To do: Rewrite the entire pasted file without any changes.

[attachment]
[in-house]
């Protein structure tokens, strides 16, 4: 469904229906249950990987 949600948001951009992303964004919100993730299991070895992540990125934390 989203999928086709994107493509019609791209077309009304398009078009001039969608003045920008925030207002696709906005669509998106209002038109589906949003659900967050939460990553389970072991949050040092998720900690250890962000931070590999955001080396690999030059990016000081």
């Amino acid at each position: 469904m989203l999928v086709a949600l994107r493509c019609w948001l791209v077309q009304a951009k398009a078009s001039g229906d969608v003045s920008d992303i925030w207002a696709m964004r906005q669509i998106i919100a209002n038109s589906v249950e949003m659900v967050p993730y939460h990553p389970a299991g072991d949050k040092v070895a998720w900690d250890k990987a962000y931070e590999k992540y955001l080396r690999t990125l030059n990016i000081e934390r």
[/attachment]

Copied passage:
[in-house]
């Protein structure tokens, strides 16, 4: 469904229906249950990987 949600948001951009992303964004919100993730299991070895992540990125934390 989203999928086709994107493509019609791209077309009304398009078009001039969608003045920008925030207002696709906005669509998106209002038109589906949003659900967050939460990553389970072991949050040092998720900690250890962000931070590999955001080396690999030059990016000081």
């Amino acid at each position: 469904m989203l999928v086709a949600l994107r493509c019609w948001l791209v077309q009304a951009k398009a078009s001039g229906d969608v003045s920008d992303i925030w207002a696709m964004r906005q669509i998106i919100a209002n038109s589906v249950e949003m659900v967050p993730y939460h990553p389970a299991g072991d949050k040092v070895a998720w900690d250890k990987a962000y931070e590999k992540y955001l080396r690999t990125l030059n990016i000081e934390r």